Sunday 26th February 2012
It never seems easy getting to see Howard Goodall’s musicals (or getting hold of his CDs – it can be done via a cheque in the post though). Given a CBE last year for services to music education, and acclaimed as a composer of choral music and TV and film scores, his gifts as a composer of musicals seems to remain stubbornly under-recognised, despite a West End run for Love Story last year, and a production of The Kissing Dance at the Jermyn Street theatre, both of which we thoroughly enjoyed. So it was with great pleasure that we made the journey to Ye Olde Rose and Crown theatre in Walthamstow to see All Star Productions perform their latest musical revue, ‘Love and War’, which promised to give us a selection of the greatest Goodall ‘hits’.
We were treated to songs taken from no fewer than eight different musicals from Goodall’s back catalogue, performed by a company of four. Perhaps sensibly, Aaron Clingham and Lydia Milman Schmidt have opted for a fairly simple story to give us a sense of forward movement – two couples finding and losing love, the men going off to war and describing their experiences there, with the women left behind.
An all-purpose rock fills the middle of the stage, whilst the edges serve as interior spaces for the more domestic scenes. A less naturalistic approach might have worked better, since it is difficult to make an exterior scene convincing in such a limited space (and presumably with a limited budget). However, this is a small gripe in a show which gives Howard Goodall’s songs an excellent showcase.
Beginning with an ensemble version of Days of Hope’ (click here for a sample), which becomes the theme-song of the piece, we then have some more lighthearted and romantic songs, culminating in a wedding scene which makes use of songs from Love Story, followed by the ‘pasta’ song, which in the original production featured a full real-time creation of a pasta dinner. Although this production had a slightly more low-tech version, they did convey the energy and humour of the song brilliantly. In the second half, the story develops as the ‘characters’ seem to grow up and have to cope with the trials and challenges of life, and we witness the differing fates of the two couples.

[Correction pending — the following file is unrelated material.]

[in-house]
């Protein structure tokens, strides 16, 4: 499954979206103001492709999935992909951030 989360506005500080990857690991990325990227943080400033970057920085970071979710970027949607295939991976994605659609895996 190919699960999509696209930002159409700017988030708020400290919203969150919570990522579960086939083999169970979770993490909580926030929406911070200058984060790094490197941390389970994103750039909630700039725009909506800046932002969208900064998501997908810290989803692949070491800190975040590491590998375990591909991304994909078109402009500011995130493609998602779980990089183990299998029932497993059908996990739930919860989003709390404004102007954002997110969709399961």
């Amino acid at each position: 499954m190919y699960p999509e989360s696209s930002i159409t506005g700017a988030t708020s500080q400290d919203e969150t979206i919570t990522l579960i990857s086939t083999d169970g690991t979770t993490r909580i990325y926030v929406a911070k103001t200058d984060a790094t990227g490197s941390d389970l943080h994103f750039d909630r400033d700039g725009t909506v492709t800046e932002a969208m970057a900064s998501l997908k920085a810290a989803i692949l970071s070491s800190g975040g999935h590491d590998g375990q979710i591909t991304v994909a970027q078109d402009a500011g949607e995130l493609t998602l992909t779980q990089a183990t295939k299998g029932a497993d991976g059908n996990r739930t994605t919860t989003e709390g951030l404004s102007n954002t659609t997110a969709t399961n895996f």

Terrie-May McNulty, Jennifer Redston, Steven Sparling and Michael Stacey all had their high points, although if we had to name a favourite it would have to be McNulty who seemed to have an emotional range and a stage presence which really drew us in. Michael Stacey delivered a moving rendition of ‘Nocturns’, and Jennifer Redston and Steven Sparling’s duet of ‘Everything we know’, giving a new twist to the version from ‘Love Story’, was beautifully delivered. What really came through for us in this revue was the power of Howard Goodall’s music and the commitment and energy of the performers. By the end of our 90 minutes in the theatre we felt genuinely moved, quite a feat given the songs were out of context and the characters only sketchily defined.
For anyone wanting to get to know Howard Goodall’s music better, ‘Love and War’ provides an excellent opportunity. For us it was a chance for an all too rare Goodall fix. It looks as though our next opportunity will be a brief outing of ‘The Dreaming’ by the National Youth Music Theatre at the Rose Theatre Kingston in July.